Along the way, she learned how to counter critics, accept them and move on.

Rebecca Burkes, a lawyer who worked as Hurst’s deputy until last January, called her “a very strategic thinker and conscientious steward of taxpayer money. She sees the delivery of state-agency services like a business tending to its customers. I found her very willing to think hard about taking things to the next level, to get out into the state and talk to folks, take a look at a new idea presented to her and think a lot about what she might do with it.”

Today, Hurst’s office reflects the exhaustive breadth of her job, punctuated with works by Arkansas artists like Pine Bluff glassmaker James Hayes and photo reminders on the walls of significant work-life milestones, reminders of past challenges accepted. This latest could prove the most daunting yet.  

“She has a really tough job with many moving parts now, no doubt about it, and I have told her that,” says Gordon Rather, longtime Historic Arkansas Museum board member. “She also bends over backwards to find sources of funding for what we really need.”

“Actually,” notes former Little Rock Mayor Jim Daily, who now directs the tourism division of the Department of Parks and Tourism under Hurst, “she has a knack for bringing players together to get things done and then stays passionately involved; she doesn’t go away easily.”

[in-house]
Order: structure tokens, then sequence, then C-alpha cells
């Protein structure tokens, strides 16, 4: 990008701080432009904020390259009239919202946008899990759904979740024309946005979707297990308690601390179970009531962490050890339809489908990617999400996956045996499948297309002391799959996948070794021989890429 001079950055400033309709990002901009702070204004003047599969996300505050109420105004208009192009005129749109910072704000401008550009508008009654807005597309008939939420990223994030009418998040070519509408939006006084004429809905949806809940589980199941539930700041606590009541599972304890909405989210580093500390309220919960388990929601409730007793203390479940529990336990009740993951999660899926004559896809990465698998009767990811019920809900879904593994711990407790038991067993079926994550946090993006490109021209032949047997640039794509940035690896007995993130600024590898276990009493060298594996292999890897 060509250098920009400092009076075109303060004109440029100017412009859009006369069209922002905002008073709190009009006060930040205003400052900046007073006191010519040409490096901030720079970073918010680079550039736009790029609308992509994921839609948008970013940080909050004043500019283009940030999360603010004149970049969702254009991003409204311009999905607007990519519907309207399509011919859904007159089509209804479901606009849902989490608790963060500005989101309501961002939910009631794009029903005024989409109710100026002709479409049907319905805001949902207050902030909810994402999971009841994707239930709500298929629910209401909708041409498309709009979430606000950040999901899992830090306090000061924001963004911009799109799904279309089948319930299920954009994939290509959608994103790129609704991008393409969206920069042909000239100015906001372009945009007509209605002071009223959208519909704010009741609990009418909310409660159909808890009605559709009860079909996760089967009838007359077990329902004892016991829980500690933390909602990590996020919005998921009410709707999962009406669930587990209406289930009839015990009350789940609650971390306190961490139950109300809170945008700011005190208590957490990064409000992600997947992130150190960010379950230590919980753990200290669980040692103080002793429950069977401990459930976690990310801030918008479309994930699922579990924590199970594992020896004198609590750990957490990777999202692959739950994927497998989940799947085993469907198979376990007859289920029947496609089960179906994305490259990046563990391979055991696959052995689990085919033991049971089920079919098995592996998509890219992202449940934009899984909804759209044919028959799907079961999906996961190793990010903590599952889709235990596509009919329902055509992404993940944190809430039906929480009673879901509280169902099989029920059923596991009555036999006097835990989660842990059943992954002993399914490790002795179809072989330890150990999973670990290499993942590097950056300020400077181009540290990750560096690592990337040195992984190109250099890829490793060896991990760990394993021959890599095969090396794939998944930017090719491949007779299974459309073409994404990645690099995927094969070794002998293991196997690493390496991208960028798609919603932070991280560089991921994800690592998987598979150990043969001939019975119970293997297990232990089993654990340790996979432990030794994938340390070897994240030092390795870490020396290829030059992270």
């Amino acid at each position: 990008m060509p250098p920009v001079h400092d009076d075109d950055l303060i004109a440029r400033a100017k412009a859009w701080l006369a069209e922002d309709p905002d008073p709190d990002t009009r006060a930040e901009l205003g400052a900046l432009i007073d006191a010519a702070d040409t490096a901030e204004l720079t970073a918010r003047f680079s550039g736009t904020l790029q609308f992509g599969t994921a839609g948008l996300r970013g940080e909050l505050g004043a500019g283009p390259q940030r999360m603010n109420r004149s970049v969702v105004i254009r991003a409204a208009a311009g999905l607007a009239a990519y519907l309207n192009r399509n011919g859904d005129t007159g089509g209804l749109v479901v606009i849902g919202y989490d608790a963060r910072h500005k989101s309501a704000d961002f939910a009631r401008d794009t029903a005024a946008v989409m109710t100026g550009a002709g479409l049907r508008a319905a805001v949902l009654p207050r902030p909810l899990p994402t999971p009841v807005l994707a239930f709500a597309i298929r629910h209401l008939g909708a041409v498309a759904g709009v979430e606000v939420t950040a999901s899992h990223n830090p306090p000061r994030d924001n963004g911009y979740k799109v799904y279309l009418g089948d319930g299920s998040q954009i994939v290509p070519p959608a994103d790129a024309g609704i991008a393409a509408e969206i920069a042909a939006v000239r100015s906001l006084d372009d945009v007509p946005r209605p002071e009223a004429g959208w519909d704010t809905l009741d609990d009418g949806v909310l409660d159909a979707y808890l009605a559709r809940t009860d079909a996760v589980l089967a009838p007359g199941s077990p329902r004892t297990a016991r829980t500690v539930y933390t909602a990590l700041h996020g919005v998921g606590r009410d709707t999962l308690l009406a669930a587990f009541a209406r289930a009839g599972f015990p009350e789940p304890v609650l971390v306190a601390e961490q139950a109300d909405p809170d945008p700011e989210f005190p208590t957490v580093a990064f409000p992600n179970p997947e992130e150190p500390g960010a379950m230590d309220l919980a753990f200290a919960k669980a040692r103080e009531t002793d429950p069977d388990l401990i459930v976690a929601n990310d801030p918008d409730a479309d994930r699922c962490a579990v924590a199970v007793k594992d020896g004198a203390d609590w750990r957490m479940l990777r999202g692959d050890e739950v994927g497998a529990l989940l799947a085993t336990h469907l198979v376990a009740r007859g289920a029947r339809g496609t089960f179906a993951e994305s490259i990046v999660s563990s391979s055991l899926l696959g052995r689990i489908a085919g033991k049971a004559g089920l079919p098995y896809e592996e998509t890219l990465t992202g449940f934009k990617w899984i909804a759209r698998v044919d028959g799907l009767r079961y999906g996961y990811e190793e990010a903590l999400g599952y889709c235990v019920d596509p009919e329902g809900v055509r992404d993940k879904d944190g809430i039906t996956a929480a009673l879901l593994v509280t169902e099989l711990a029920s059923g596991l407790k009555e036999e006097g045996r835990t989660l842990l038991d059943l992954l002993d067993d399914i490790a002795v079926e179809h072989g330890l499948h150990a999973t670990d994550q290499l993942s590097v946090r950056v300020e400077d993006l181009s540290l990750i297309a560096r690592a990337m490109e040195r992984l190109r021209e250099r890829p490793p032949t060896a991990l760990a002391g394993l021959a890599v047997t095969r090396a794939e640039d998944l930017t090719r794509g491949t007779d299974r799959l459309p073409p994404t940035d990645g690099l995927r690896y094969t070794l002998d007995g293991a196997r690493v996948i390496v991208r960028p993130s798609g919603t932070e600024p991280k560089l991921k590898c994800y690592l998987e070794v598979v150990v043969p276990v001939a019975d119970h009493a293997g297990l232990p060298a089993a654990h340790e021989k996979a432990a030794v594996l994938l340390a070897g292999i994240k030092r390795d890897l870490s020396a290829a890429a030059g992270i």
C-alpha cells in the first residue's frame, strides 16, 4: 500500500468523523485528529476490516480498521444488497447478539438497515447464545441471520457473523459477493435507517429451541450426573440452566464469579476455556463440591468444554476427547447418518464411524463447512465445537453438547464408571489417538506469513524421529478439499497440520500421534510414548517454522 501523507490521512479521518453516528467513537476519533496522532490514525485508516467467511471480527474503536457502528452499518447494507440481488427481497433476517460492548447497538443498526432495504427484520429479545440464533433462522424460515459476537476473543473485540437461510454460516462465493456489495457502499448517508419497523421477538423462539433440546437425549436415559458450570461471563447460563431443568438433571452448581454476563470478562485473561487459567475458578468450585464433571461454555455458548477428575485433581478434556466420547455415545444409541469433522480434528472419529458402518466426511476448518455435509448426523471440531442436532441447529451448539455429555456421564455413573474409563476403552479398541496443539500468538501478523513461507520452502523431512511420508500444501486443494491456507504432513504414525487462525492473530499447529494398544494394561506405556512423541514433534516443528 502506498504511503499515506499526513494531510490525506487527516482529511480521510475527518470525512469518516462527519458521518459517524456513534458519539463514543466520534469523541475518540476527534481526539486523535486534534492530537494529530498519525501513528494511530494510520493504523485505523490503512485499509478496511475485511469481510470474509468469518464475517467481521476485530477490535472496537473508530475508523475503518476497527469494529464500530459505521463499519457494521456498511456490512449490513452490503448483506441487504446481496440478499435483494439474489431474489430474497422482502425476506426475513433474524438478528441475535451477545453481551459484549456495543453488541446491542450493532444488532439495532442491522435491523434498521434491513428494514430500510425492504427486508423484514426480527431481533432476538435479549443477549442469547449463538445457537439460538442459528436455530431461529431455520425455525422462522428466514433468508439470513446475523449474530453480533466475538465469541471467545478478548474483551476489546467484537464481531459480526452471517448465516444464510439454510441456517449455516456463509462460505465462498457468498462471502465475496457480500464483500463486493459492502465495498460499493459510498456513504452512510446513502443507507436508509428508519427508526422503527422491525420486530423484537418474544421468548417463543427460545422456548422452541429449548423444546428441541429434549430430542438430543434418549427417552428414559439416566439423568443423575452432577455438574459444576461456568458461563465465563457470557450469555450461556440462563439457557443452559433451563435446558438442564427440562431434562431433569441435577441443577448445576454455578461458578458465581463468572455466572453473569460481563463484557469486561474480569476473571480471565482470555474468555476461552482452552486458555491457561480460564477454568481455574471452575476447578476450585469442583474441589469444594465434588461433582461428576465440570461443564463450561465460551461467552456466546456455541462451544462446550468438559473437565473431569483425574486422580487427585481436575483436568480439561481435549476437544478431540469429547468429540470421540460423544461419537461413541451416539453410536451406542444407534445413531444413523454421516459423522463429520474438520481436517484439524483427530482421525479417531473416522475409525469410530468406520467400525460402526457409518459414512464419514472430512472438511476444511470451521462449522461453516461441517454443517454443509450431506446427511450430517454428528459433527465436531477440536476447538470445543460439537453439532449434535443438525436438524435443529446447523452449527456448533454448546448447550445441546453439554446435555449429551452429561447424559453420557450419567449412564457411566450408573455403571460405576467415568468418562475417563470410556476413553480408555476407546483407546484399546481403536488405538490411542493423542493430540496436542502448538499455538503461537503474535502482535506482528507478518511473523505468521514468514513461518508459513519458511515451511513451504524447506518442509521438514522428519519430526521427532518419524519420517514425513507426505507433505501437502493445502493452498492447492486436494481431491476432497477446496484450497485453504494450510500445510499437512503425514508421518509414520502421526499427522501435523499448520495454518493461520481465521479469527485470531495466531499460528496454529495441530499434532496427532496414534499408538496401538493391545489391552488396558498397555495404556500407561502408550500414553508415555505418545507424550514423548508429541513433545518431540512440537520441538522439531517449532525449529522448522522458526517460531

Daily believes Hurst’s true strength comes from her appreciation of the state’s rich history and how that meshes with tourism. It’s an unfailingly holistic vision, he says.

“She gets it, she sees the big picture but stays on top of the details,” he notes of Hurst’s style, which he attributes to the governor giving her this even bigger job.

“Her experience in the private sector and her extensive record of public service are characteristics I knew we needed in state government,” Hutchinson says. “She has been a key part of our transformation efforts, and I am excited to see the fresh ideas she will bring to leading this new department.”

Seeking out challenges has always come naturally to her, Hurst admits. “I became known for working very hard.”

And the reputation stuck. The morning after she lost that close election for state representative in 2014, the newly elected governor was on the phone asking her to lead his transition team and play a pivotal role in his first administration. Suddenly, she was back in the game. But the challenges in front of her now are bigger than ever with stakes that could get even higher. For Hurst, however, her new role represents an opportunity unlike any other she’s had to render widespread, innovative change in the state she adores.

“I am very excited, because I really love this work and this state I call home,” she says of the new responsibilities the governor has tossed her way.

“It’s a real honor to be part of this historic time, this important initiative to deliver state services to the people better and more efficiently,” she continues. “I am convinced we can really accomplish something good this way for the taxpayers.”